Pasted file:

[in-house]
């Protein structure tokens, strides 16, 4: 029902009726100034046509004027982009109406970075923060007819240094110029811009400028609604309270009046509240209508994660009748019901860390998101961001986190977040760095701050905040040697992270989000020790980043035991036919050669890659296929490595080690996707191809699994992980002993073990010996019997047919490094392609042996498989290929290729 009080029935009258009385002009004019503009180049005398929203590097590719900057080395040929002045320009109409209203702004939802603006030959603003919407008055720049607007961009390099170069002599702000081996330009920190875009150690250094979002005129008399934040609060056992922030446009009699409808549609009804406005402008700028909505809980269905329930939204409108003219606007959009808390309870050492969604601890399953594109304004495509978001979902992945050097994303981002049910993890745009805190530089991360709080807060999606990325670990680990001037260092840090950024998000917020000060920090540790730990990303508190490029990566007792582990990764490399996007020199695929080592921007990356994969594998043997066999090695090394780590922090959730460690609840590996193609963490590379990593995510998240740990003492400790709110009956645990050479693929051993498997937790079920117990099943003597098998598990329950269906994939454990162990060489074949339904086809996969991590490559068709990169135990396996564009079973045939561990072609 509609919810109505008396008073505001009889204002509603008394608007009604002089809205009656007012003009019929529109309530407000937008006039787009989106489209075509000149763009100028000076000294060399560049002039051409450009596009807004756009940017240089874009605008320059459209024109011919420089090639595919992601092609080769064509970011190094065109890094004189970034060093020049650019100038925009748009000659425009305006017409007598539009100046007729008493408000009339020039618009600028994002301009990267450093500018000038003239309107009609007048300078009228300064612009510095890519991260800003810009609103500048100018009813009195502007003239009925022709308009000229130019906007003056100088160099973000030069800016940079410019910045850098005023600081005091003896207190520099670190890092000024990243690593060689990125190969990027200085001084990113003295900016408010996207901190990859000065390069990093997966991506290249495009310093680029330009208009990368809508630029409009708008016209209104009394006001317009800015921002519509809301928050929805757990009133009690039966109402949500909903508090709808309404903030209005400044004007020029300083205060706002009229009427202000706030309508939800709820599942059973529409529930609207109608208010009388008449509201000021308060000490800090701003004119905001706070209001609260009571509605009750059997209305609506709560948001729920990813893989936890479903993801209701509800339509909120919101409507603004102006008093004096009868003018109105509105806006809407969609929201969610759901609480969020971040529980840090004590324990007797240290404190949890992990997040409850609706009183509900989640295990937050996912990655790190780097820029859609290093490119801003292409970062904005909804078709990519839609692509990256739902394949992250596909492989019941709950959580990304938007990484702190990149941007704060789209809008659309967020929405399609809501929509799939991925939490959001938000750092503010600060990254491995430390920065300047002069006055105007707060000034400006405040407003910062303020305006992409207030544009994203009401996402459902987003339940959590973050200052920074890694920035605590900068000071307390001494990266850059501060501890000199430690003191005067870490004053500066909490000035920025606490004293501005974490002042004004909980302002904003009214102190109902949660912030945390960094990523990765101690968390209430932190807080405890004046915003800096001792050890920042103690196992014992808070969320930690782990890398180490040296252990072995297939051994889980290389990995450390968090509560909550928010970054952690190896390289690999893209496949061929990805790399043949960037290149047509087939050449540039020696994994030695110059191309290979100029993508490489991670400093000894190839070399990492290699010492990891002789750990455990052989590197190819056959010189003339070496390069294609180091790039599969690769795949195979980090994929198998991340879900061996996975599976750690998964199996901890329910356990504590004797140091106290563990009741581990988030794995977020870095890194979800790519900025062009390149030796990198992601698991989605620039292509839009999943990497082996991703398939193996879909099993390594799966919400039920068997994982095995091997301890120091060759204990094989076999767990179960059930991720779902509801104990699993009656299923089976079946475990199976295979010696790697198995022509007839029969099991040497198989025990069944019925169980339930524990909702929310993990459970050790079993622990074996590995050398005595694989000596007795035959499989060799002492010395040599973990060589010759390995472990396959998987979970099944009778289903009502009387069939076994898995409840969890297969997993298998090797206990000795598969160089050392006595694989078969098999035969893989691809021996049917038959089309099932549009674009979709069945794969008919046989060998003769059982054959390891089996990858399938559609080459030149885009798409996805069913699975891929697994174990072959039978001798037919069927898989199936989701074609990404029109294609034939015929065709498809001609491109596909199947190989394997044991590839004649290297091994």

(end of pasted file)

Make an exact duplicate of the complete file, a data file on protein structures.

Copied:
[in-house]
């Protein structure tokens, strides 16, 4: 029902009726100034046509004027982009109406970075923060007819240094110029811009400028609604309270009046509240209508994660009748019901860390998101961001986190977040760095701050905040040697992270989000020790980043035991036919050669890659296929490595080690996707191809699994992980002993073990010996019997047919490094392609042996498989290929290729 009080029935009258009385002009004019503009180049005398929203590097590719900057080395040929002045320009109409209203702004939802603006030959603003919407008055720049607007961009390099170069002599702000081996330009920190875009150690250094979002005129008399934040609060056992922030446009009699409808549609009804406005402008700028909505809980269905329930939204409108003219606007959009808390309870050492969604601890399953594109304004495509978001979902992945050097994303981002049910993890745009805190530089991360709080807060999606990325670990680990001037260092840090950024998000917020000060920090540790730990990303508190490029990566007792582990990764490399996007020199695929080592921007990356994969594998043997066999090695090394780590922090959730460690609840590996193609963490590379990593995510998240740990003492400790709110009956645990050479693929051993498997937790079920117990099943003597098998598990329950269906994939454990162990060489074949339904086809996969991590490559068709990169135990396996564009079973045939561990072609 509609919810109505008396008073505001009889204002509603008394608007009604002089809205009656007012003009019929529109309530407000937008006039787009989106489209075509000149763009100028000076000294060399560049002039051409450009596009807004756009940017240089874009605008320059459209024109011919420089090639595919992601092609080769064509970011190094065109890094004189970034060093020049650019100038925009748009000659425009305006017409007598539009100046007729008493408000009339020039618009600028994002301009990267450093500018000038003239309107009609007048300078009228300064612009510095890519991260800003810009609103500048100018009813009195502007003239009925022709308009000229130019906007003056100088160099973000030069800016940079410019910045850098005023600081005091003896207190520099670190890092000024990243690593060689990125190969990027200085001084990113003295900016408010996207901190990859000065390069990093997966991506290249495009310093680029330009208009990368809508630029409009708008016209209104009394006001317009800015921002519509809301928050929805757990009133009690039966109402949500909903508090709808309404903030209005400044004007020029300083205060706002009229009427202000706030309508939800709820599942059973529409529930609207109608208010009388008449509201000021308060000490800090701003004119905001706070209001609260009571509605009750059997209305609506709560948001729920990813893989936890479903993801209701509800339509909120919101409507603004102006008093004096009868003018109105509105806006809407969609929201969610759901609480969020971040529980840090004590324990007797240290404190949890992990997040409850609706009183509900989640295990937050996912990655790190780097820029859609290093490119801003292409970062904005909804078709990519839609692509990256739902394949992250596909492989019941709950959580990304938007990484702190990149941007704060789209809008659309967020929405399609809501929509799939991925939490959001938000750092503010600060990254491995430390920065300047002069006055105007707060000034400006405040407003910062303020305006992409207030544009994203009401996402459902987003339940959590973050200052920074890694920035605590900068000071307390001494990266850059501060501890000199430690003191005067870490004053500066909490000035920025606490004293501005974490002042004004909980302002904003009214102190109902949660912030945390960094990523990765101690968390209430932190807080405890004046915003800096001792050890920042103690196992014992808070969320930690782990890398180490040296252990072995297939051994889980290389990995450390968090509560909550928010970054952690190896390289690999893209496949061929990805790399043949960037290149047509087939050449540039020696994994030695110059191309290979100029993508490489991670400093000894190839070399990492290699010492990891002789750990455990052989590197190819056959010189003339070496390069294609180091790039599969690769795949195979980090994929198998991340879900061996996975599976750690998964199996901890329910356990504590004797140091106290563990009741581990988030794995977020870095890194979800790519900025062009390149030796990198992601698991989605620039292509839009999943990497082996991703398939193996879909099993390594799966919400039920068997994982095995091997301890120091060759204990094989076999767990179960059930991720779902509801104990699993009656299923089976079946475990199976295979010696790697198995022509007839029969099991040497198989025990069944019925169980339930524990909702929310993990459970050790079993622990074996590995050398005595694989000596007795035959499989060799002492010395040599973990060589010759390995472990396959998987979970099944009778289903009502009387069939076994898995409840969890297969997993298998090797206990000795598969160089050392006595694989078969098999035969893989691809021996049917038959089309099932549009674009979709069945794969008919046989060998003769059982054959390891089996990858399938559609080459030149885009798409996805069913699975891929697994174990072959039978001798037919069927898989199936989701074609990404029109294609034939015929065709498809001609491109596909199947190989394997044991590839004649290297091994």